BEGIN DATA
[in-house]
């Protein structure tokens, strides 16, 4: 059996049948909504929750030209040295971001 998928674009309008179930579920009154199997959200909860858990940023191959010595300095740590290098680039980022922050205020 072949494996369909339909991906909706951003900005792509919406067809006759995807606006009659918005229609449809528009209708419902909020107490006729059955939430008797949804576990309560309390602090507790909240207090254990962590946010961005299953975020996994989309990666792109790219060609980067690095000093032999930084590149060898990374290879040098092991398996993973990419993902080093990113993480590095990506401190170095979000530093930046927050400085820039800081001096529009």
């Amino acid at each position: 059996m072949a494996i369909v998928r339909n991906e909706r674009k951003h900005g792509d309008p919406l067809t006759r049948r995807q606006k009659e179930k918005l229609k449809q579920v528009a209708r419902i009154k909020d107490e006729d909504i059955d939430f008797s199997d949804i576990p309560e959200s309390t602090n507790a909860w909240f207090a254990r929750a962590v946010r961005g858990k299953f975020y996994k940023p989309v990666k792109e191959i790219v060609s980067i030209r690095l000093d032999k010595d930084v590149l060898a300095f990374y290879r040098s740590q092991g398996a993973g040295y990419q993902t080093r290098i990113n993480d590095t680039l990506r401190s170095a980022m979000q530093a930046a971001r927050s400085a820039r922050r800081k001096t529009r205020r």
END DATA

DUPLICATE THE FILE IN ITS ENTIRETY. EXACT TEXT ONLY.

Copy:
[in-house]
């Protein structure tokens, strides 16, 4: 059996049948909504929750030209040295971001 998928674009309008179930579920009154199997959200909860858990940023191959010595300095740590290098680039980022922050205020 072949494996369909339909991906909706951003900005792509919406067809006759995807606006009659918005229609449809528009209708419902909020107490006729059955939430008797949804576990309560309390602090507790909240207090254990962590946010961005299953975020996994989309990666792109790219060609980067690095000093032999930084590149060898990374290879040098092991398996993973990419993902080093990113993480590095990506401190170095979000530093930046927050400085820039800081001096529009």
């Amino acid at each position: 059996m072949a494996i369909v998928r339909n991906e909706r674009k951003h900005g792509d309008p919406l067809t006759r049948r995807q606006k009659e179930k918005l229609k449809q579920v528009a209708r419902i009154k909020d107490e006729d909504i059955d939430f008797s199997d949804i576990p309560e959200s309390t602090n507790a909860w909240f207090a254990r929750a962590v946010r961005g858990k299953f975020y996994k940023p989309v990666k792109e191959i790219v060609s980067i030209r690095l000093d032999k010595d930084v590149l060898a300095f990374y290879r040098s740590q092991g398996a993973g040295y990419q993902t080093r290098i990113n993480d590095t680039l990506r401190s170095a980022m979000q530093a930046a971001r927050s400085a820039r922050r800081k001096t529009r205020r």